Academic journal article International Journal of Business

Interactions between Exchange Traded Derivatives and OTC Derivatives: Evidence for the Canadian Dollar Futures vs. OTC Markets

Academic journal article International Journal of Business

Interactions between Exchange Traded Derivatives and OTC Derivatives: Evidence for the Canadian Dollar Futures vs. OTC Markets

Article excerpt

ABSTRACT

The OTC market, which is dominated by commercial banks, has been alleged to pose a considerable barrier to the growth of exchange traded derivatives. If banks substitute OTC products to their captive clients, transactions costs for hedging could be excessive relative to those of exchange traded products. The dominant position of OTC currency derivatives products relative to exchange traded derivatives could be troublesome for a number of other reasons including lack of transparency, with insufficient disclosure at the entity level. Lower transactions costs and trader anonymity provide relative advantages to futures markets for conveying information of informed traders/speculators. This paper tests the informational advantage hypothesis for foreign exchange futures contracts relative to OTC contracts using actual OTC foreign exchange derivative trading data. In addition, we test for substitutability vs. complementarity of OTC products against foreign exchange futures products. We examine monthly trading volume and volatility estimates of the OTC market and the futures market for the Canadian Dollar over the period January 1998 to September 2005. Futures trading activity is shown to provide leading information to the OTC markets, suggesting that there are informational advantages to futures markets. Trading volume in the OTC (exchange traded) market shows uni-(bi-) directional Granger causality to the volatility to both spot and futures markets, consistent with greater responsiveness of the exchange traded (OTC) market to changes in market-wide (idiosyncratic)risk. Regression tests support substitutability between the foreign exchange futures market and the OTC derivatives market.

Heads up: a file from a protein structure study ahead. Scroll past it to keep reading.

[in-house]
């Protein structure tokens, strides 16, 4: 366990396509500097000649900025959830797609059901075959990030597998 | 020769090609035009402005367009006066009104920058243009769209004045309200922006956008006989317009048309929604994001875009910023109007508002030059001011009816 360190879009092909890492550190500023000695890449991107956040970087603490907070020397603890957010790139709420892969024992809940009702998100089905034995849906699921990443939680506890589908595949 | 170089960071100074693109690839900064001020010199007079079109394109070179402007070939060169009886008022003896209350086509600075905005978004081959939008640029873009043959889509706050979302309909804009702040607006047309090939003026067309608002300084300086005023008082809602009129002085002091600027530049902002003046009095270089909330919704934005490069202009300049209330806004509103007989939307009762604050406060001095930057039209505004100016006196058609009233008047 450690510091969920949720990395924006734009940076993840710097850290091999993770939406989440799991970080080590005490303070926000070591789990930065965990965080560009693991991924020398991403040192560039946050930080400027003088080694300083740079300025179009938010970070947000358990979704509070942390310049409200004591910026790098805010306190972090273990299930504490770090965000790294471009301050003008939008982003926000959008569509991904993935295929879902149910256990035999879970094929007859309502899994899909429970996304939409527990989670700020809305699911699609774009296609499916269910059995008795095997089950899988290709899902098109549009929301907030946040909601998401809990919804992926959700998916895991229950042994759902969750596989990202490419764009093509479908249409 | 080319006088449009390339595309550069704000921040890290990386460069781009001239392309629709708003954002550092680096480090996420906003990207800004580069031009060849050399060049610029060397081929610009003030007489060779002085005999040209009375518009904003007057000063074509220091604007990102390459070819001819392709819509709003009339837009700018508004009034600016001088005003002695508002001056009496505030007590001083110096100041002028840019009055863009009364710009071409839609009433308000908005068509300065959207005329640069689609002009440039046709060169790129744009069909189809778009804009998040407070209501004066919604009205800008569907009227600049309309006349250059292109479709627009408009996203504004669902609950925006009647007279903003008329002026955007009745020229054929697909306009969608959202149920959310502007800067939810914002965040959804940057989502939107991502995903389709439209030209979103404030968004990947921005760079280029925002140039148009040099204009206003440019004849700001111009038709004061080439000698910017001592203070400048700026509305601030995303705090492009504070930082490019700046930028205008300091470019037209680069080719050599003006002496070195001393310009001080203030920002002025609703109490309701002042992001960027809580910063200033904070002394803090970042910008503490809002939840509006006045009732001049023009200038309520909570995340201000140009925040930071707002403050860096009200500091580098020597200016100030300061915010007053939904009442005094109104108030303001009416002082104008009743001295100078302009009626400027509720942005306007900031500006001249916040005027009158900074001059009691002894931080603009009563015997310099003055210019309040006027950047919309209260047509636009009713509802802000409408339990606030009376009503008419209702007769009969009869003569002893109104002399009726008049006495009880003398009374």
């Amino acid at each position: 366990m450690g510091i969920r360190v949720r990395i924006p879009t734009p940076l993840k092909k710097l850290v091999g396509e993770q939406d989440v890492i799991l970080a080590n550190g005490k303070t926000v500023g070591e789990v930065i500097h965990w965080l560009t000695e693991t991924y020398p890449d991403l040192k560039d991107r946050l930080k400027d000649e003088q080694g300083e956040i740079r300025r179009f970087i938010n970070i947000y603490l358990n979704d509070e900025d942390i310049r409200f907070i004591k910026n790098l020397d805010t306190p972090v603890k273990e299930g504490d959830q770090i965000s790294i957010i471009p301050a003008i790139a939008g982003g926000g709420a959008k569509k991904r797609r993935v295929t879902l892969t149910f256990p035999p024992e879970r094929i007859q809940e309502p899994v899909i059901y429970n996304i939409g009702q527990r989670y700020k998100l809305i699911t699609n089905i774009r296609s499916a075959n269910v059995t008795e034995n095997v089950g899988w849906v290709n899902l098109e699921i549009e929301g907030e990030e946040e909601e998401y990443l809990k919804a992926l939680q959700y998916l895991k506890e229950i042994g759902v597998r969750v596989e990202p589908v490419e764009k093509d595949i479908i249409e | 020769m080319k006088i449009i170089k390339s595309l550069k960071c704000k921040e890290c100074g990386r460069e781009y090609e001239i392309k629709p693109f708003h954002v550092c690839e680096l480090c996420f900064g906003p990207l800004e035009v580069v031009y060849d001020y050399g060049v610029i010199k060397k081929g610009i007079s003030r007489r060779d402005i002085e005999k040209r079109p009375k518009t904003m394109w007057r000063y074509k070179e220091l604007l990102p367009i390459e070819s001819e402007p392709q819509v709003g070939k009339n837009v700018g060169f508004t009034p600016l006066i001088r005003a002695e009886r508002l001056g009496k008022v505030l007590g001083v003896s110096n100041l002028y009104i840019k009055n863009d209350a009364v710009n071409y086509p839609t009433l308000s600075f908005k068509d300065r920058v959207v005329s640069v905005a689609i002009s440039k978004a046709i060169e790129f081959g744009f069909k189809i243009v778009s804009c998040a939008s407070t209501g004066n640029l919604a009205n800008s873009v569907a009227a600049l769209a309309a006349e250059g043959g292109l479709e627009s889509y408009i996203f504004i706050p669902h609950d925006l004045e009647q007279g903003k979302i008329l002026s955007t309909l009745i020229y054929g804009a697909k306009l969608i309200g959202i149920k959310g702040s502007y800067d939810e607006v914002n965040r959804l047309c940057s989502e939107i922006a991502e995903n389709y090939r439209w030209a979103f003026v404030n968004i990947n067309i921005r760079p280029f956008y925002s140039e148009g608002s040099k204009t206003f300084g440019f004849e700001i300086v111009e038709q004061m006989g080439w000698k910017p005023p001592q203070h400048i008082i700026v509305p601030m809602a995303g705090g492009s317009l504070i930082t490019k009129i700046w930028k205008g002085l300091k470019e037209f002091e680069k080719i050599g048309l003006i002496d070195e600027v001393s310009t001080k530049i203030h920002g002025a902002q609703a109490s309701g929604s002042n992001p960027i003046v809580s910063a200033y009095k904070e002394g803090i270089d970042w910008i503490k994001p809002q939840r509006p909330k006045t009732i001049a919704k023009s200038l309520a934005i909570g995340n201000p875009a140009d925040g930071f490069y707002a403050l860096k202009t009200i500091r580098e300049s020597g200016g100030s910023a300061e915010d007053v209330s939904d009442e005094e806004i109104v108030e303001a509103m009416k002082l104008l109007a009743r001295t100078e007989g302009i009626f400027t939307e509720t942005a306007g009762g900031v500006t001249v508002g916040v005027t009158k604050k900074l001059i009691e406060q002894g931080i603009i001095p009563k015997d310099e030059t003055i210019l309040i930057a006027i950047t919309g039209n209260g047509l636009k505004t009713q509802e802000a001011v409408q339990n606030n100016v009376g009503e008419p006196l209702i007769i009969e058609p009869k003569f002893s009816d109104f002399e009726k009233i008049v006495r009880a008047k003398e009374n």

JEL: F31, G13, G15

Keywords: OTC and exchange traded derivatives; Foreign exchange; Volume and volatility causality; Substitutability vs. complementarity

I. INTRODUCTION

In recent years, the growth in trading volume of exchange-traded derivatives contracts has been rapid, exceeding 20% per year globally, based on estimates of the Bank for International Settlements (BIS). However, the primary trading venue for currency derivatives is the OTC market, which is dominated by commercial banks. According to the 2004 BIS Triennial survey, the average daily volume in exchange traded currency products totalled 23 billion compared to $1,345 billion in over-the-counter products. (1) Figure 1 highlights the size differential of OTC market vs. the Futures market for Canadian dollars. Over the period 1998-2005, the notional value of exchange traded Canadian dollar futures represents less than 5% of their OTC derivative counterparts.

[FIGURE 1 OMITTED]

The pre-eminent position of OTC derivative products relative to exchange traded derivatives could be troublesome for a number of reasons. First, such products lack transparency, with insufficient disclosure at the entity level. Insufficient transparency and surveillance in OTC products could give rise to manipulation of markets, or greater departures from fair value of trades. Commercial banks may steer their clients to OTC products with higher relative transactions costs for their captive clients. (2) Furthermore, counterparty risk exposures are far greater for OTC products than for exchange traded products, owing to daily variation settlements by exchange clearing houses for the latter. Greenspan (1999) suggests that such risk may represent as much as 6% of banks' total assets. Transactions cost advantages, however, would favor futures markets as the optimal venue for conveying information of informed traders/speculators.

Due to a lack of data, assessing the interactions between OTC and exchange traded derivative products has been difficult, at best. Some work has been done on the relationships between exchange traded futures vs. spot markets (for example, Chan et al. (1991); Chan (1992), Ng and Pirrong, (1996), Koutmos and Tucker (1996), and Min and Najand (1999)). …

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